Sleaford Mods are a hard act to pin down. Their minimalist and eclectic sound, twinned with their politically-charged and social-commentary witticisms, have earned them considerable critical acclaim. They are hard workers too, with seven full-lengths to their name. But there is something of a novelty quality about them, what with beatmaker Andrew Fearn standing idle when they perform usually with a Becks in hand, and frontman Jason Williamson left to wince and shout his hot-tempered flow. They are postmodern in form and content, and yet reject such bourgeois categorisation. And that's the point; it's not that they don't want to be pinned down at the risk of being constricted, it's that they just don't care. Say what you like about them (they'll probably say worse back), but they are sincere and upfront about the way they want to do things, and there is no pretension otherwise. Tonight the duo play at home to a full capacity crowd at Nottingham's Rescue Rooms.
Keeping it local, support tonight comes from grunge young-uns Kagoule. The trio have for some time now been something of cult heroes to the Nottingham music scene, being picked up by Denizen Record when they were just seventeen, and it is hardly a surprise then that the venue is at full capacity already. Opening on the tom-heavy "Monarchy", the sound unfortunately needs warming up and doesn't do the track's sludgy tone justice. But soon all is well and the joint vocal efforts of Cai Burns and Lucy Hatter are on point for "Adjust The Way". Kagoule's sound seems to become more sophisticated with each show, and their recent single "Gush", with its paced verses and cathartic closing on "I need to get away I can't believe it's come to this", is fucking triumphant.
Never one to make a grand entrance, Sleaford Mods stroll on stage sharply and unruffled, kicking straight into the charmingly titled "Bunch of Cunts". Vocally, it's fuelled by a kind of rage that is only just controlled and that vehemently charges Williamson's commentary, which is given especial relevancy to his Nottingham audience: "Lost souls in the Victoria Centre look lost bruv / Doctor Dre, them headphones are shit and they're fucking everywhere mate". The track, from the latest EP Tiswas, maintains its demo sound, and more clout is given to particular numbers like "Fizzy", with its garage-band beat and dark bass line. "This one's about your manager" he begins, in comic counterpart to the song’s ending: "sack the fucking manager, sack the fucking manager".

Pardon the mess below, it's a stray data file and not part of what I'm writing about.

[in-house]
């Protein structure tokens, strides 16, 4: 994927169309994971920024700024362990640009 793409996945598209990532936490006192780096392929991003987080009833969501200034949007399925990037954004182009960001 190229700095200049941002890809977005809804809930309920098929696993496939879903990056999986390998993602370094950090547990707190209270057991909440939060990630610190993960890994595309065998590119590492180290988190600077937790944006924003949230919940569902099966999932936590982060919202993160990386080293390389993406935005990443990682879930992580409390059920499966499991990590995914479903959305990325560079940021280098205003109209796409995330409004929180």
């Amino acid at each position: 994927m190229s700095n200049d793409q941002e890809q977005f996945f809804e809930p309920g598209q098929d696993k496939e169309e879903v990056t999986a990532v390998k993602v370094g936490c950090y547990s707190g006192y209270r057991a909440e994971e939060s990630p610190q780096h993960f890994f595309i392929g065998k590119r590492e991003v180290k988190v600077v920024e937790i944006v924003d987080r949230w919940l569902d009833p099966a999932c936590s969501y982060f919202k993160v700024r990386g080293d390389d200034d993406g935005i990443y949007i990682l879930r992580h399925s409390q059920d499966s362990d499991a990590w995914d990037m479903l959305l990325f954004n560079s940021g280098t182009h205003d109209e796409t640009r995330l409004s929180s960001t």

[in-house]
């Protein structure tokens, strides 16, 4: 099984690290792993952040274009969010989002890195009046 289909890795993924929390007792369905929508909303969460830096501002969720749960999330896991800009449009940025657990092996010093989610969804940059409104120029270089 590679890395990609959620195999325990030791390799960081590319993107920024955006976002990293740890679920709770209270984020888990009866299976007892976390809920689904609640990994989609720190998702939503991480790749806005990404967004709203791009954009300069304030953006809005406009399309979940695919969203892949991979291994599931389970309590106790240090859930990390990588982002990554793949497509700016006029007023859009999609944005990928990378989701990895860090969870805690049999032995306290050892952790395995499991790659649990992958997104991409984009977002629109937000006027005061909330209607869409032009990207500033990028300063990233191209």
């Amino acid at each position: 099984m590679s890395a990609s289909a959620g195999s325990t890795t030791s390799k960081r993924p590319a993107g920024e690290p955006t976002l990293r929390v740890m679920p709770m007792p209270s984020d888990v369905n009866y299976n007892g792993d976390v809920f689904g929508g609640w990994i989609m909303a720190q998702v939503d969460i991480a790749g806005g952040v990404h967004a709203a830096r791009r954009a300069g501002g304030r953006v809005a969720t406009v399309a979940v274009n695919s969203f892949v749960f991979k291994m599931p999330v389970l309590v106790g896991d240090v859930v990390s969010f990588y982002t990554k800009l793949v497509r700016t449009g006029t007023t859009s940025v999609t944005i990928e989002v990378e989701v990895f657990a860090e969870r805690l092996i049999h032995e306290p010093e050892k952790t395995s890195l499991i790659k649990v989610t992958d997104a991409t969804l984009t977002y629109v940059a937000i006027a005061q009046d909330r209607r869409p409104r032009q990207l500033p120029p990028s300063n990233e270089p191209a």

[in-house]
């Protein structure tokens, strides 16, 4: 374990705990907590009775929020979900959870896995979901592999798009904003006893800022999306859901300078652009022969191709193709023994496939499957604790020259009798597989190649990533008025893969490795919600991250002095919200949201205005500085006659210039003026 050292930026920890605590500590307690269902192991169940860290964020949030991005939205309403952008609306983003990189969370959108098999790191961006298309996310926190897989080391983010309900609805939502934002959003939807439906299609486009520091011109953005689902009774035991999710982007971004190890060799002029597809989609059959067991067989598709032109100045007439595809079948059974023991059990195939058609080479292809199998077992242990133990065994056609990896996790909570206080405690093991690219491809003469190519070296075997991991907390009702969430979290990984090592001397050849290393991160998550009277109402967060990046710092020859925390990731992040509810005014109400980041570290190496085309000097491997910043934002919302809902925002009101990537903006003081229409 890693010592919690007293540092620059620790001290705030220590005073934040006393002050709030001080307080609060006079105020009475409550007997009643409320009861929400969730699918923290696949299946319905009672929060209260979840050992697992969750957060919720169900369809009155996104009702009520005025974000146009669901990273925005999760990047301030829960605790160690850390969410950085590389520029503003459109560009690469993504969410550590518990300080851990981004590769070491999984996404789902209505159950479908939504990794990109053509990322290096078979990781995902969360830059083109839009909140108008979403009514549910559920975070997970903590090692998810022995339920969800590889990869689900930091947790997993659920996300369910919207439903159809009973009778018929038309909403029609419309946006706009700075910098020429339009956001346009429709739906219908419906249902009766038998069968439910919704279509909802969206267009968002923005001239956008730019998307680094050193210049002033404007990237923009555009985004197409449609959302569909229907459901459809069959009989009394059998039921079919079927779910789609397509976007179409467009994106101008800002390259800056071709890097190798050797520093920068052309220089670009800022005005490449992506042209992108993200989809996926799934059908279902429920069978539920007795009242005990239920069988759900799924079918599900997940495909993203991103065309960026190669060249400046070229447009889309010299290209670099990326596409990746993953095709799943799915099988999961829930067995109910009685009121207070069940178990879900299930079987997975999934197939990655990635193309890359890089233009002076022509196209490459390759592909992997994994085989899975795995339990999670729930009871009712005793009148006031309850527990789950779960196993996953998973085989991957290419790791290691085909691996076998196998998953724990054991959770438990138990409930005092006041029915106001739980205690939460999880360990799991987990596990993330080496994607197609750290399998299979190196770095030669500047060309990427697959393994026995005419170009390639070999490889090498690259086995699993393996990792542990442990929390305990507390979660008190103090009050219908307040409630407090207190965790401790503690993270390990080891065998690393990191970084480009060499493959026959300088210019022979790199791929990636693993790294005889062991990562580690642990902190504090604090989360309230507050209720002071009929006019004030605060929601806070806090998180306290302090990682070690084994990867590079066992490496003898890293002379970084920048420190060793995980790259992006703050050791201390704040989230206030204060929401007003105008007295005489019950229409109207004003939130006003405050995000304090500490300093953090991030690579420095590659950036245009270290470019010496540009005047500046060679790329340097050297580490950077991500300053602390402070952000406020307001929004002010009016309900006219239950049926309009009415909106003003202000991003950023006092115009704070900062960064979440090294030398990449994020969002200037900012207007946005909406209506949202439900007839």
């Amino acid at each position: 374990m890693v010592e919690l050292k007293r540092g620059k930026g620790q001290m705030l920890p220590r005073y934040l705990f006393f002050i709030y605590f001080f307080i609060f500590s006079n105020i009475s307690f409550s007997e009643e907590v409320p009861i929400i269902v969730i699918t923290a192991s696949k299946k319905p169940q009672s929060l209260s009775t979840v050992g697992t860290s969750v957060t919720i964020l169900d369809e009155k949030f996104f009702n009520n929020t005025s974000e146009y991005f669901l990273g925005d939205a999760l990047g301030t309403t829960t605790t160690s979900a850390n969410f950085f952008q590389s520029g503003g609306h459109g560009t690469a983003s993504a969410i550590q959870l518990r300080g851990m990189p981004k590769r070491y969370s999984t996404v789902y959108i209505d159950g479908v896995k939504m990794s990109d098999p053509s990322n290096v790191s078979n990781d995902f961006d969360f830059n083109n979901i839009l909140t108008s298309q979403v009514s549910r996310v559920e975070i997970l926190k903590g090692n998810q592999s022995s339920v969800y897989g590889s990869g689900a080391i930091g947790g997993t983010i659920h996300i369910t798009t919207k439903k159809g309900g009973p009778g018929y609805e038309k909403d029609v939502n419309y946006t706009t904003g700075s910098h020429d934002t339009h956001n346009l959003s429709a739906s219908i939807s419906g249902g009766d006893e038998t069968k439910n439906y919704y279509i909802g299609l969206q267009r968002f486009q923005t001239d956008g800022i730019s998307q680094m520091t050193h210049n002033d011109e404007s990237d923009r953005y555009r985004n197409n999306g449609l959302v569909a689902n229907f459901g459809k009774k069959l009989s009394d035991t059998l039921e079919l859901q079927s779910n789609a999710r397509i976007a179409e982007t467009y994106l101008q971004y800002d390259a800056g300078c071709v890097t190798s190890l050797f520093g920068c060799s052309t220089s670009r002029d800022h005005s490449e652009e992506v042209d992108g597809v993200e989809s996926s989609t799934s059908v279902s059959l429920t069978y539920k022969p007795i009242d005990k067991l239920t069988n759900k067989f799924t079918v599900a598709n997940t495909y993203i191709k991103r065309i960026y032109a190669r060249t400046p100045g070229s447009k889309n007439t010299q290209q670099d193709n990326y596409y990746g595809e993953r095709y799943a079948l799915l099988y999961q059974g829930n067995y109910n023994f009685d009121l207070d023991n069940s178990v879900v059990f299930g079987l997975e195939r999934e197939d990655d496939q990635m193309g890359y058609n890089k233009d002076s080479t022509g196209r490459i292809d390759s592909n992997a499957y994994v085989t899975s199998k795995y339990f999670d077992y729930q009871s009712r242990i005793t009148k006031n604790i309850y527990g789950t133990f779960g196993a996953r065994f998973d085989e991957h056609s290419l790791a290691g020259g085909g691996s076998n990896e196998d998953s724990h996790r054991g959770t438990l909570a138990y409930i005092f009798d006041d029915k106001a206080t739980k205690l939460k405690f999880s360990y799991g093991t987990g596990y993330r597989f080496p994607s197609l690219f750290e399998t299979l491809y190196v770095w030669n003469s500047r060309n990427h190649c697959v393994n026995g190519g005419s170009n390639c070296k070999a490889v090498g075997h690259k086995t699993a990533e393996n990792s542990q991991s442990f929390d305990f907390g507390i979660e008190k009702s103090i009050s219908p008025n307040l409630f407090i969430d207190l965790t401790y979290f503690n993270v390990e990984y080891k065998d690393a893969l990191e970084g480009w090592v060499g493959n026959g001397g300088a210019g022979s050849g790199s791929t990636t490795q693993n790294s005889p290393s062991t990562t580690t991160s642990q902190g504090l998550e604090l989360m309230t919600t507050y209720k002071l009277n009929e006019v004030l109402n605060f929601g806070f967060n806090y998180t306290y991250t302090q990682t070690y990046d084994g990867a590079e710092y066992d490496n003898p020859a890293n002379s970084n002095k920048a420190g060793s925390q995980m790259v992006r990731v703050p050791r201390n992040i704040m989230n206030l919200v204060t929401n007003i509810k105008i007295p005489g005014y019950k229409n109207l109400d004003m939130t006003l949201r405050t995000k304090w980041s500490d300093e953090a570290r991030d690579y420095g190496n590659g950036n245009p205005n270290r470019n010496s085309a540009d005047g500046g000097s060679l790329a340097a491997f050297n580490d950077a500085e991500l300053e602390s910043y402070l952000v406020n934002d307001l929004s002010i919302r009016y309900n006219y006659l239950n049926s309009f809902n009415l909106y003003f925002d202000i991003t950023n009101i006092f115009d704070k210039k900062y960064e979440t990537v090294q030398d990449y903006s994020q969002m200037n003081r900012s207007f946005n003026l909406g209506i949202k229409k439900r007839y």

It's hard to gauge how the show is going for 'the Mods' themselves, as they remain reasonably laconic between songs. Fearn seems reasonably chirpy, smiling at the crowd with beer in hand and nodding satisfyingly to his own beats, whilst Williamson is in his characteristically wired zone, flinching and flicking with his onstage afflictions and walking in loops on stage at intervals. But he has some fun with the Rescue Rooms crowd as he jokingly mistakes Nottingham for Derby before dropping into "Tied up in Nottz", the number from last year's Divide and Exit and that has since become something of a classic.
Sleaford Mods’ set tonight focalises their lyrical ingenuity, taking some of the poetry from hip-hop and charging it with the anger and speed of punk, as in their closing track "Tweet Tweet Tweet": "this the human race, UKIP and your disgrace / chopped heads on London streets / all you zombies tweet tweet tweet". And yet, by the end something is not quite right, being left with a feeling of something to be desired. This is in all probability the choice of venue for their performance. Whilst it is laudable that Williamson and Fearn could sell out the large capacity venue, it is ultimately a space intended for performance and spectacle; trademarks that seem to be at odds with what Sleaford Mods stand for.